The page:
5 comments

  • Mattan IngramMattan Ingram, 8 days ago

    Does anyone else take issue with this process?

    It strikes me as not being agile, and rather more of an iter-fall approach.

    I find that if design and development teams are truly close and communicating well, design iteration should happen at the same time as production code prototyping.

    Just like no battle-plan completely survives the enemy, even an Invision prototyped and validated design won't necessarily work as well in practice, and often new insights and ideas come from the actual implementation process.

    I find I often get much better results and faster if more of these steps happen simultaneously and with lots of back-and-forth rather than one happening after another.

    0 points
    • Lee Munroe, 8 days ago

      Hey Mattan, I agree. This isn't truly agile or truly waterfall, but somewhere in the middle.

      Due to our current process (where we focus on several big features per release) there is a lot of iteration at the design and discovery phase which involves engineering leads. Sometimes this will include coded prototypes to validate things work as intended.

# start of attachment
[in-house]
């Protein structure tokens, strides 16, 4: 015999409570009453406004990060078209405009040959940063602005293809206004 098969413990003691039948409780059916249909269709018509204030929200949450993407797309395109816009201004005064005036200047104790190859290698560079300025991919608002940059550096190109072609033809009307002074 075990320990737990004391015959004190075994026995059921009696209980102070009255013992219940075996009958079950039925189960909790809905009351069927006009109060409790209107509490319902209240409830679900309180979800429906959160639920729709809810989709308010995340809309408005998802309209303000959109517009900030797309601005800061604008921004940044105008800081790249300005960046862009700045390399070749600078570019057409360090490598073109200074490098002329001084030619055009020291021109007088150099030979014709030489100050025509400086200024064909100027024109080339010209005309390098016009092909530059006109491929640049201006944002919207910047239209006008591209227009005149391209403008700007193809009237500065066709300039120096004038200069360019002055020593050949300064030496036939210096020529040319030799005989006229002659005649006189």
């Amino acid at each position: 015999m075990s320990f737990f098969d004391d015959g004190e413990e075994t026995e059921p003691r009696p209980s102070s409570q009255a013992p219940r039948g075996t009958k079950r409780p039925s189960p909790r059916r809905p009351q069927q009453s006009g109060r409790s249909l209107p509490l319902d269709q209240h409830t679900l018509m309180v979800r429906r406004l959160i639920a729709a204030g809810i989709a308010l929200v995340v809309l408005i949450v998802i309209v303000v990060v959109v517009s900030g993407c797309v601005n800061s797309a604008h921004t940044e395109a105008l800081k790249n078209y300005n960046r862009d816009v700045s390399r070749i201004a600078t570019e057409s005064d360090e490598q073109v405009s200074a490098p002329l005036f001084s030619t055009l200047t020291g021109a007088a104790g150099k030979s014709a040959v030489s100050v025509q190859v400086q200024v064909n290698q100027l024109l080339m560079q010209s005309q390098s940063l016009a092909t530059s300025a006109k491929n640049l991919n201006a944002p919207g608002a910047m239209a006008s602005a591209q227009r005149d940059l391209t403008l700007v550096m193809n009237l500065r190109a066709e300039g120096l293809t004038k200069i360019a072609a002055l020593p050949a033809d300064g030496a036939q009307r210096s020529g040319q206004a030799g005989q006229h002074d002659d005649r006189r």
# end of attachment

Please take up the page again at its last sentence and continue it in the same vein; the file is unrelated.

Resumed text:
Once we move into the "develop" phase, you're right we continue to learn more and have to make changes, but we have hopefully massively decreased the risk of big changes at this point. Often during development, depending on the project, we'll have several micro design iterations.

      0 points
      • Mattan IngramMattan Ingram, 8 days ago

        Great to hear, and thank you for going into more detail!

        I have a strong belief in breaking down the borders between design and development, so it is great to see more companies figuring out how to go about it in the best way.

        0 points
  • Matt BashamMatt Basham, 9 days ago

    This is a great resource. Thanks!

    0 points